The Campaign for Teachers College, Columbia University
Teachers College, Columbia University

Our Stories

Campaign Stories
TC Launches $300 Million Fundraising Campaign for the Future
TC Launches $300 Million Fundraising Campaign for the Future

Speaking to an audience of some 600 alumni, faculty, students and friends of TC at the Apollo Theater, TC President Susan Fuhrman put the finishing touches on a yearlong celebration of the College's founding and announced a $300 million fundraising campaign
Read more...

If You Like the College, You'll Love the Show
If You Like the College, You'll Love the Show

Behind the scenes of "TC: The musical"
Read more...

An Education Scriptwriter Who's Canned the Spinach
An Education Scriptwriter Who's Canned the Spinach

Scott Cameron (M.A.'96) believes in a sweet spot where education meets entertainment. It's a view he developed at Teachers College
Read more...

A New Way to Teach Science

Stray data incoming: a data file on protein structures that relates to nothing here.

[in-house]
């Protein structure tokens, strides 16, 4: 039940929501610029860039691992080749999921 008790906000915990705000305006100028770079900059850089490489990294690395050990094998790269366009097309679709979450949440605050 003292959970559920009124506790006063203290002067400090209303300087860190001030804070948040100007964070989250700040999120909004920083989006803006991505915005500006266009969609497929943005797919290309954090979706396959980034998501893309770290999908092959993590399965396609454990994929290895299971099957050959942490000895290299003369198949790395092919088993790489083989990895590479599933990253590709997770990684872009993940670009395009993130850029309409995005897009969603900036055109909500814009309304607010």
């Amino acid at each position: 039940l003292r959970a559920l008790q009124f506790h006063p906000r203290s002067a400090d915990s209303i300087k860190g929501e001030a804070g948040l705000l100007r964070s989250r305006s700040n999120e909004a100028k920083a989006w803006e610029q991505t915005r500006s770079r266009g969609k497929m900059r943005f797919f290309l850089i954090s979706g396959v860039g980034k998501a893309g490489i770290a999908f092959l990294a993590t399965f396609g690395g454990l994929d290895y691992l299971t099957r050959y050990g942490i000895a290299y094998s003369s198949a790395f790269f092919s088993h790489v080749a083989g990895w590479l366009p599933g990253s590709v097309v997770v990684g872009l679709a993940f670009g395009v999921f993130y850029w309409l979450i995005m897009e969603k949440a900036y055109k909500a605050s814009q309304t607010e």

Ann Rivet, TC Associate Professor of Education

Ann Rivet, TC Associate Professor of Education (Courtesy of Marc Gordon)

In an essay published in the January 2013 issue of Science, Ann Rivet, TC Associate Professor of Education, and Ravit Duncan, Associate Professor of Science Education at Rutgers Graduate School of Education, called on scientists to get behind proposed new K—12 science education standards and advocate for their adoption by states.
Under current science education standards adopted in 1996, students learn about, say, the water cycle one year and cell mitosis the next, but the curricula often fail to connect those topics to one another or to helpful tactile or visual experiences.

The proposed Next Generation Science Standards, drawn up by a national committee of science educators, learning researchers and content experts, are based on learning progressions, a concept of teaching and learning that has gained traction among education researchers in the last decade.

Learning progressions in science are designed to expose students to core big ideas – atomic and molecular theory, for example – and to provide them with increasingly sophisticated levels of understanding of those concepts as they move through the K—12 science  program. At each level, students learn to use scientific practices to create new knowledge that takes their understanding to the next level.  

“These standards can fundamentally change the way students come to understand science in K—12 education,” says Rivet, who serves on the New York State review committee for the proposed new standards.